Better Business Bureau: Warning, smartphone apps may share your information
Smartphone apps were a great discovery for me. I can check the weather, check my email, play games and keep track of my route when I go out for a run. There are so many great free apps available. Better Business Bureau even has a free app for iPhone.
Unfortunately, many of those free apps come with strings attached, often collecting your information for marketing purposes. Most of the time, they do that with your consent (assuming you read the agreement terms before you clicked).
There's a chance your information could be shared without your consent, however. The bureau warns to make sure the apps you download don't take more information than they need to do the job.
Goldenshores Technologies agreed to settle the FTC charges. The settlement prohibits the company from misrepresenting how users' information is collected and shared and how much control users have over the way the information is shared. It also requires them to get consumers' consent before collecting, using and sharing information.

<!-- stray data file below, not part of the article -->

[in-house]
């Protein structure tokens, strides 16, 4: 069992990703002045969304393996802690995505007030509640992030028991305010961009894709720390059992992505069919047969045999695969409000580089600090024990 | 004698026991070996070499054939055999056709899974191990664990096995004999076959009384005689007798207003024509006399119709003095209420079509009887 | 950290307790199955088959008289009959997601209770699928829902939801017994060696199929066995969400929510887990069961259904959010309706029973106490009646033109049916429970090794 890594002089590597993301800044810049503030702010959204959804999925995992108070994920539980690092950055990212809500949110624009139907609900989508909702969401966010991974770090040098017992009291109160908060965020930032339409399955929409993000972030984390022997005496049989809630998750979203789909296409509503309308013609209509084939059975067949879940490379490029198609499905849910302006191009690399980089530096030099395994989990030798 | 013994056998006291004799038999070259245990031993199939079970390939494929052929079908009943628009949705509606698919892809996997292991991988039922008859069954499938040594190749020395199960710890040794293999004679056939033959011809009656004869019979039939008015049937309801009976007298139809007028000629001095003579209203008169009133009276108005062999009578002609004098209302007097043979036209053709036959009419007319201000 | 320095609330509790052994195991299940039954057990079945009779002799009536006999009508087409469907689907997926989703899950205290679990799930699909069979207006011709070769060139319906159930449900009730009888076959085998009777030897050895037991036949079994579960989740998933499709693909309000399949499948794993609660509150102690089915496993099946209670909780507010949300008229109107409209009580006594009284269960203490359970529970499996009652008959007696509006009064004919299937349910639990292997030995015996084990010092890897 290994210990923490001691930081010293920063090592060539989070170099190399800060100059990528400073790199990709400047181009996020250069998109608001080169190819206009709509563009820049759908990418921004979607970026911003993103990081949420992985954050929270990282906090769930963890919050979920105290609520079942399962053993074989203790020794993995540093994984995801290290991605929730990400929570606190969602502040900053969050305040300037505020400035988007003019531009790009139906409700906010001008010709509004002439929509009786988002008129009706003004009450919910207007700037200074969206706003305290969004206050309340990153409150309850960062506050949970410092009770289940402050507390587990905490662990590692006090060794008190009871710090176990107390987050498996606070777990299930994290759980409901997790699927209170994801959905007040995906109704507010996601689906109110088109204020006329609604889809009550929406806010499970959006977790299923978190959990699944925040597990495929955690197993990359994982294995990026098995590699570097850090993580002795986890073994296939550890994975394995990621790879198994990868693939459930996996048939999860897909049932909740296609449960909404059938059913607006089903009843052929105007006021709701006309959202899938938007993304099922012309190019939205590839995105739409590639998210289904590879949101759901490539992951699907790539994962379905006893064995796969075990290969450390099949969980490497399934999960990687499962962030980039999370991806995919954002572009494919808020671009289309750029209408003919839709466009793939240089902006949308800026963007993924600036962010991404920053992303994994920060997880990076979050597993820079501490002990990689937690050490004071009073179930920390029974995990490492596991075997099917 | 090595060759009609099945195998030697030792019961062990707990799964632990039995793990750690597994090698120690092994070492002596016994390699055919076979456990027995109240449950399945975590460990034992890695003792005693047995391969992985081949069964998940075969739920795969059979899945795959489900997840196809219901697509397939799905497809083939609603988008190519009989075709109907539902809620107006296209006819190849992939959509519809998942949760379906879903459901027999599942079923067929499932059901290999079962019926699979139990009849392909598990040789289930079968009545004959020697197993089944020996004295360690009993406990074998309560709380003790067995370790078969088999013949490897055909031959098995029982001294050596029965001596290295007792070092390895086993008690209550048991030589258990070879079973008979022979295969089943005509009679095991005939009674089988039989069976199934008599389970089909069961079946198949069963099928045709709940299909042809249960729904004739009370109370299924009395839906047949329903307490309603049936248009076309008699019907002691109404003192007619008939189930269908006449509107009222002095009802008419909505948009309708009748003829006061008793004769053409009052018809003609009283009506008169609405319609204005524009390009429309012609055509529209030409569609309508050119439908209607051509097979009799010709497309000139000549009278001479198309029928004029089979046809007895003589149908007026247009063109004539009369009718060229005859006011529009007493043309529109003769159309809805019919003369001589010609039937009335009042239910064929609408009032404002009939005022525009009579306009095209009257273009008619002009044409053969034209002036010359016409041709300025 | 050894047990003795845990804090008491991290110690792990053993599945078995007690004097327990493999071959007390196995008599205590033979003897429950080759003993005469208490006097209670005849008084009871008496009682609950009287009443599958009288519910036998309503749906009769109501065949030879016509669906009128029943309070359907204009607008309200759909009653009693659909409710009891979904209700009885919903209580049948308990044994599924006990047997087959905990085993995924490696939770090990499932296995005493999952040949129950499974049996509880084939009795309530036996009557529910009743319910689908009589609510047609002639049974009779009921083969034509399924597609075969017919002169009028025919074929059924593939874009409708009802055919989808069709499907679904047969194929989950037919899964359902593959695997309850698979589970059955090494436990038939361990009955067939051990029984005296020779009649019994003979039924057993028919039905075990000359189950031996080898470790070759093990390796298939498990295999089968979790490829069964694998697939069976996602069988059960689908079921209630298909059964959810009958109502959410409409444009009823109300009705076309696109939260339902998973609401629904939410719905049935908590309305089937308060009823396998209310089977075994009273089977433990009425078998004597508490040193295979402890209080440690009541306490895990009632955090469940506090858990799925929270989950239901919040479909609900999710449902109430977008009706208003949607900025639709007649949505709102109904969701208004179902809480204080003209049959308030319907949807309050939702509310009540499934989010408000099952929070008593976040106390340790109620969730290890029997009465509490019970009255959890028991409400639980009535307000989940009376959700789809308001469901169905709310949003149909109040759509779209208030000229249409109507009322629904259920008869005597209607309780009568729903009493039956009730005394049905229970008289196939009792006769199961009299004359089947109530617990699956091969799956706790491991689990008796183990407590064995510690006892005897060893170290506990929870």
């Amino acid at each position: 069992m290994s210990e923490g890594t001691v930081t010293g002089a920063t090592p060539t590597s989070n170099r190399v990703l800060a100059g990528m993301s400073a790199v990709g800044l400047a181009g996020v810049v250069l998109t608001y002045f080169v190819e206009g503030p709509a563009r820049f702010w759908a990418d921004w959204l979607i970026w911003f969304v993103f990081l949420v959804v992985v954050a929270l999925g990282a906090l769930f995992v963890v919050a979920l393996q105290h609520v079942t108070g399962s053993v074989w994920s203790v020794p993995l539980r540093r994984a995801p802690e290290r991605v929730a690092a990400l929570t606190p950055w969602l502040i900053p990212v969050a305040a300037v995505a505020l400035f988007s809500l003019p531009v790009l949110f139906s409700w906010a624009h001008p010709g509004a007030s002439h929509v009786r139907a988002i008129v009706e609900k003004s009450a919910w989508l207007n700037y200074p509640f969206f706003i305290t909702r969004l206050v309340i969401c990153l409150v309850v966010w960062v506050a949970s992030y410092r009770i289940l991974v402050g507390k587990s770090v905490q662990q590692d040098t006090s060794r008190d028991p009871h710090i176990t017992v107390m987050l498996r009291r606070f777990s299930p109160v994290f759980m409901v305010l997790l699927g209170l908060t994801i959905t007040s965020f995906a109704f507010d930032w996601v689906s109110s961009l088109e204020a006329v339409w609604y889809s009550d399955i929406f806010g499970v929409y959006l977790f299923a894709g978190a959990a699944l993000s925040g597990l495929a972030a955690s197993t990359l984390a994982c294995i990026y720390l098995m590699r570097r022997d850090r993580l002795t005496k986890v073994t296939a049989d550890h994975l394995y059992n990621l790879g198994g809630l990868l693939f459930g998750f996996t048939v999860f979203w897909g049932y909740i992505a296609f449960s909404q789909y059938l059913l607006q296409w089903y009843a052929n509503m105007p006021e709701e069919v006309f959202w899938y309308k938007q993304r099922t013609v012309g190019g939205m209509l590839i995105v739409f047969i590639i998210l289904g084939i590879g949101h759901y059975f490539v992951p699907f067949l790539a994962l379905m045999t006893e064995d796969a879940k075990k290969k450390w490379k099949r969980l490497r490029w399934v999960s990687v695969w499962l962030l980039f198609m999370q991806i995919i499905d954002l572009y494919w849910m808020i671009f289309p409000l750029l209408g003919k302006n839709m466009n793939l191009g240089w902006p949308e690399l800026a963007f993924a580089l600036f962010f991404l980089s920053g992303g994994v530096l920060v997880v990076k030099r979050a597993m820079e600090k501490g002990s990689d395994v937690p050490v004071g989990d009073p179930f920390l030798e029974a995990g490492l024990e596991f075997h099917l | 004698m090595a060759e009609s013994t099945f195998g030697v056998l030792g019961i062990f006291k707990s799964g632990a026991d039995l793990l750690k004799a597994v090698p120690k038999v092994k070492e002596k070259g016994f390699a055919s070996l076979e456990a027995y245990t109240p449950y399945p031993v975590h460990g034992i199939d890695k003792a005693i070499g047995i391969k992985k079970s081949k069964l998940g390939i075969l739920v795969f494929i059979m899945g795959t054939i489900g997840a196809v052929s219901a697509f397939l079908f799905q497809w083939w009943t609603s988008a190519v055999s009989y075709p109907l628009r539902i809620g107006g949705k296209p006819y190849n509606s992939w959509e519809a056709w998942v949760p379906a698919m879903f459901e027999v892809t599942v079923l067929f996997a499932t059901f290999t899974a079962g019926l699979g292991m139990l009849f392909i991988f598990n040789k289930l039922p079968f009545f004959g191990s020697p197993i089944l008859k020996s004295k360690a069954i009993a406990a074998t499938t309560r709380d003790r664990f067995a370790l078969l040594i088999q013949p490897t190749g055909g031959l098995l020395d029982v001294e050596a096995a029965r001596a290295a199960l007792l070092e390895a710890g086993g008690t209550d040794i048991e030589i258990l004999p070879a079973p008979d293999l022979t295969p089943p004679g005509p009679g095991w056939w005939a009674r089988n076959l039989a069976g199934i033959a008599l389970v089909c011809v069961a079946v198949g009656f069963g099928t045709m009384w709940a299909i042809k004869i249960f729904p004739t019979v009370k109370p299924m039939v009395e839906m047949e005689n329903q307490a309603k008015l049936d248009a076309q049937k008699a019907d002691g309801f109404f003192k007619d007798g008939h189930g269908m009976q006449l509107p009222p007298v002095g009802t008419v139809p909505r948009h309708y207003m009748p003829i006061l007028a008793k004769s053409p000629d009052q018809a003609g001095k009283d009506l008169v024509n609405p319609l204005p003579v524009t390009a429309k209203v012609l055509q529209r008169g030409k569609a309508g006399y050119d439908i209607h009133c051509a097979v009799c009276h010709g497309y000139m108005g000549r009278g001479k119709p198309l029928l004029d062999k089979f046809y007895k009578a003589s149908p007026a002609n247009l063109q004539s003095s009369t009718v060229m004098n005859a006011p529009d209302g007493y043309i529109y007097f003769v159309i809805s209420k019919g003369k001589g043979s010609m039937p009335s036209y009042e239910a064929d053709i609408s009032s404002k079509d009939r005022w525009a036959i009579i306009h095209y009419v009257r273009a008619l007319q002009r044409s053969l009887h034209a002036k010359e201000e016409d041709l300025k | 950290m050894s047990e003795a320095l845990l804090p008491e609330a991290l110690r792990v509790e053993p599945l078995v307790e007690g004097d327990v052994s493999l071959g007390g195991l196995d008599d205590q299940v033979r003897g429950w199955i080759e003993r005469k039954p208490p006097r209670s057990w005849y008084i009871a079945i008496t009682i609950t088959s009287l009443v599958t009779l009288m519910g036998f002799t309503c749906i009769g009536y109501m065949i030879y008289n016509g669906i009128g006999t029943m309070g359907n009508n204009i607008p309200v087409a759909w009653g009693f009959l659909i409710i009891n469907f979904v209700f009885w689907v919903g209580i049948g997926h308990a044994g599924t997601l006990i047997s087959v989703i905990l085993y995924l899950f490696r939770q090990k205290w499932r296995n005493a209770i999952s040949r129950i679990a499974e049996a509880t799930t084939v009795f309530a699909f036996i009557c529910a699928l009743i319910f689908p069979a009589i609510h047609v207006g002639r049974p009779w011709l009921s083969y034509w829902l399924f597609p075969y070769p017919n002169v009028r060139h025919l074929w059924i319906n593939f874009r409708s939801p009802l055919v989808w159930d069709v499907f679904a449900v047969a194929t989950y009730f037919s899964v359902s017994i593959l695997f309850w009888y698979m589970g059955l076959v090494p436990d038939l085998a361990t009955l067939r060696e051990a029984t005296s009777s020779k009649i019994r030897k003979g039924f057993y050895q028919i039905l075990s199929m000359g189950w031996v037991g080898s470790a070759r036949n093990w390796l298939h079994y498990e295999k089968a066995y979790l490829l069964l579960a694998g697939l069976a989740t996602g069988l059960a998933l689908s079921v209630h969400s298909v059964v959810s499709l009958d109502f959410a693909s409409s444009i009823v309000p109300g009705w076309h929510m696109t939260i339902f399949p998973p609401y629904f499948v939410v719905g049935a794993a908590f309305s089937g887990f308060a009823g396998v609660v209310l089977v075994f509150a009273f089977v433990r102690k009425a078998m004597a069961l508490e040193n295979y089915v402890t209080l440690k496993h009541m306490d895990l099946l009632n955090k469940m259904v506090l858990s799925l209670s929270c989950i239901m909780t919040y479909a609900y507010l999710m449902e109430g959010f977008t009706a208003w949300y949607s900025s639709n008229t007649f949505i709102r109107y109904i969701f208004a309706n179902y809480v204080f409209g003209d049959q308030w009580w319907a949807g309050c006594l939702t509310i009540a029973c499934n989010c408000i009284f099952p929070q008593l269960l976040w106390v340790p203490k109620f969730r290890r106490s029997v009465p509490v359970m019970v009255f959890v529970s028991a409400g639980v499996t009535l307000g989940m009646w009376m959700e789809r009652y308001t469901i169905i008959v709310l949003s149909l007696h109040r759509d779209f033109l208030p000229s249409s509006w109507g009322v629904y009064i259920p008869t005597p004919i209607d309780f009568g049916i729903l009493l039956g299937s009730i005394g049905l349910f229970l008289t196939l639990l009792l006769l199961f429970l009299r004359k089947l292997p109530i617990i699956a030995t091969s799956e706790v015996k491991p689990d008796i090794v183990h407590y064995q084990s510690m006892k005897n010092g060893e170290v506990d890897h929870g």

It's not always easy to tell if an app is going to collect your information or how it will use it. Better Business Bureau is urging smartphone users to:
Research companies and apps before downloading, including industry publications and user reviews;
Opt out of location sharing when prompted;
Periodically check all privacy settings on your smartphone and keep them set as high as you can without altering the functions of your apps (some apps, like maps and compasses, need geolocation information to work properly);
Update your apps when a new version comes out (your phone should alert you); often app updates fix bugs from earlier versions;
Delete apps you no longer use from your phone.
For information on apps for children, check out the bureau's Children's Advertising Review Unit.
Tracy Bracy is the regional director of the Better Business Bureau for Corpus Christi/Victoria. Contact her by email at email@example.com.